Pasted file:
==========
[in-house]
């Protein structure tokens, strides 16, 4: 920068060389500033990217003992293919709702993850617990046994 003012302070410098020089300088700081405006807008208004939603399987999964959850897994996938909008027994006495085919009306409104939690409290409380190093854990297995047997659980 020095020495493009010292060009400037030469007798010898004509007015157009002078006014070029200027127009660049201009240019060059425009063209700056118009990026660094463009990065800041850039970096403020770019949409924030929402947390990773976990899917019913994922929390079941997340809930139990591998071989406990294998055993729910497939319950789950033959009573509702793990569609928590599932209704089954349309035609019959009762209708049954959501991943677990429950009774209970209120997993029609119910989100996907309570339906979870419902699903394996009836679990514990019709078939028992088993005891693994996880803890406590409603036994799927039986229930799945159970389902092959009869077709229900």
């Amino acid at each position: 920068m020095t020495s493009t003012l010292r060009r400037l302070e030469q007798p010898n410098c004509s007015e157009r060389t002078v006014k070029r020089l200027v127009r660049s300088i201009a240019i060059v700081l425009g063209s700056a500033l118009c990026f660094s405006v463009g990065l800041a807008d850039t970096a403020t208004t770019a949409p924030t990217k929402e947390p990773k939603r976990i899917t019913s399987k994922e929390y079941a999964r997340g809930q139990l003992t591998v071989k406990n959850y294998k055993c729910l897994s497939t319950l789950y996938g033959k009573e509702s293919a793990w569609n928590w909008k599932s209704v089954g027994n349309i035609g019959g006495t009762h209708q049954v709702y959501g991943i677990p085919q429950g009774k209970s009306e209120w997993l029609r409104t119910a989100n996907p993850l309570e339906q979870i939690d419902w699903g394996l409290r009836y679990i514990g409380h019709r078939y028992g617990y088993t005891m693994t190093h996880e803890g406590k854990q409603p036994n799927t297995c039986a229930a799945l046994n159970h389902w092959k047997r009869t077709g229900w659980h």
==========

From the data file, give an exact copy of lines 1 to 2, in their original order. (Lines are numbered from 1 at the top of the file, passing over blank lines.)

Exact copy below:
[in-house]
């Protein structure tokens, strides 16, 4: 920068060389500033990217003992293919709702993850617990046994 003012302070410098020089300088700081405006807008208004939603399987999964959850897994996938909008027994006495085919009306409104939690409290409380190093854990297995047997659980 020095020495493009010292060009400037030469007798010898004509007015157009002078006014070029200027127009660049201009240019060059425009063209700056118009990026660094463009990065800041850039970096403020770019949409924030929402947390990773976990899917019913994922929390079941997340809930139990591998071989406990294998055993729910497939319950789950033959009573509702793990569609928590599932209704089954349309035609019959009762209708049954959501991943677990429950009774209970209120997993029609119910989100996907309570339906979870419902699903394996009836679990514990019709078939028992088993005891693994996880803890406590409603036994799927039986229930799945159970389902092959009869077709229900």